Sanjusangendo

Sanjusangendo

Sanjusangendo

Sanjusangendo

History

The official name of Sanjusangendo is Rengeo-in temple, and the structure is registered as a National Treasure by the Japanese government. It was established by the powerful warrior-politician Taira-no-Kiyomori in 1164.

Sanjusangendo
Outer wall of Sanjusangendo

The original temple building was lost in a fire, but the building was reconstructed in 1266. That structure has remained unchanged for 700 years since then with four great renovations during that period. The long temple hall, which is about 120 meters long, is made in the Wayo (Japanese) style architecture. As there are thirty-three spaces between the columns,  this temple came to be called “Sanjusangendo” (a hall with thirty-three spaces between columns).

Sanjusangendo
Main hall of Sanjusangendo

Constructions and statues

Other noteworthy objects in this temple are the roofed earthen fence and the South Gate, which are registered as Important Cultural Properties. They are noted in connection with Regent Toyotomi Hideyoshi and reflect the aesthetics of the 16th century.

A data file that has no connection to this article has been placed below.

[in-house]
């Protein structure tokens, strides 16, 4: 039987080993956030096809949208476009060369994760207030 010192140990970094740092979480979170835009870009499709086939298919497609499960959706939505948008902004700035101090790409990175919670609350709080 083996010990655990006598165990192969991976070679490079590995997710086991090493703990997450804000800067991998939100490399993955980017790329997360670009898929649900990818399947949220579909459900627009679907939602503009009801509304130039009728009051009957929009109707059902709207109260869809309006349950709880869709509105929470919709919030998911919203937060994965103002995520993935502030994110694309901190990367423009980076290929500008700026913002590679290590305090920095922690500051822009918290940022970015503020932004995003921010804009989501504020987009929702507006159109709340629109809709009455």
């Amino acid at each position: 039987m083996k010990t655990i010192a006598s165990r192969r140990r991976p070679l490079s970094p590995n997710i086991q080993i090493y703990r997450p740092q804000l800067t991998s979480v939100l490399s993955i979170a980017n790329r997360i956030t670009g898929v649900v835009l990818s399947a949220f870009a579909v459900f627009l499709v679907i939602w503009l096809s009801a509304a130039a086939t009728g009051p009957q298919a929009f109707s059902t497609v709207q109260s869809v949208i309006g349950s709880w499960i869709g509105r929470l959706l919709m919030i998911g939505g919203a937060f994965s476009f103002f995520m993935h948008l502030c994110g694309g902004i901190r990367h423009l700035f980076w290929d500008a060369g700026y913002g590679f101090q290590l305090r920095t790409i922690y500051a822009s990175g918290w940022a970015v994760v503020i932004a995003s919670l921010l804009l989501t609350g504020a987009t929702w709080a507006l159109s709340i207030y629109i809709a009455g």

The principal images of Sanjusangendo temple are the 1001 statues of the Buddhist deity, Juichimen-senju-sengen Kanzeon, which is often called by the simplified name, “Kannon”. One thousand standing statues of Kannon (National Treasure) and one gigantic seated statue (National Treasure), placed at the center of the standing statues, are housed in the temple hall.

The statues are made of Japanese cypress. Among the standing statues, 124 were made in the 12th century when this temple was founded, and the remaining 876 were made in the 13th century when the temple was renovated.

The powerful and dynamic statues of the Thunder God and the Wind God are placed at either side of the temple hall on raised pedestals of cloud shape. The images of these gods derived from people’s fear of and gratitude for nature in the old days.

People worshiped them as deities who controlled rain and wind, and brought about good harvests. These statues are representative masterpiece sculptures of the Kamakura period (12th-14th centuries).

The twenty-eight images placed in a straight line in front of the 1001 Kannon statues are guardian deities which protect the Buddhist deity as well as pious Buddhists who believe in her.

Sanjusangendo is one of the most important visit to make in the city of Kyoto.

Information

Access:

From Hakubutsukan-Sanjusangendo-Mae bus stop

Entrance fee:

Adult 600 yen, Junior and Senior high school student 400 yen, elementary student 300 yen

Hours:

From April 1 to November 15: from 8:30 to 17:00

From November 16 to March 31: from 9:00 to 16:00

 

 

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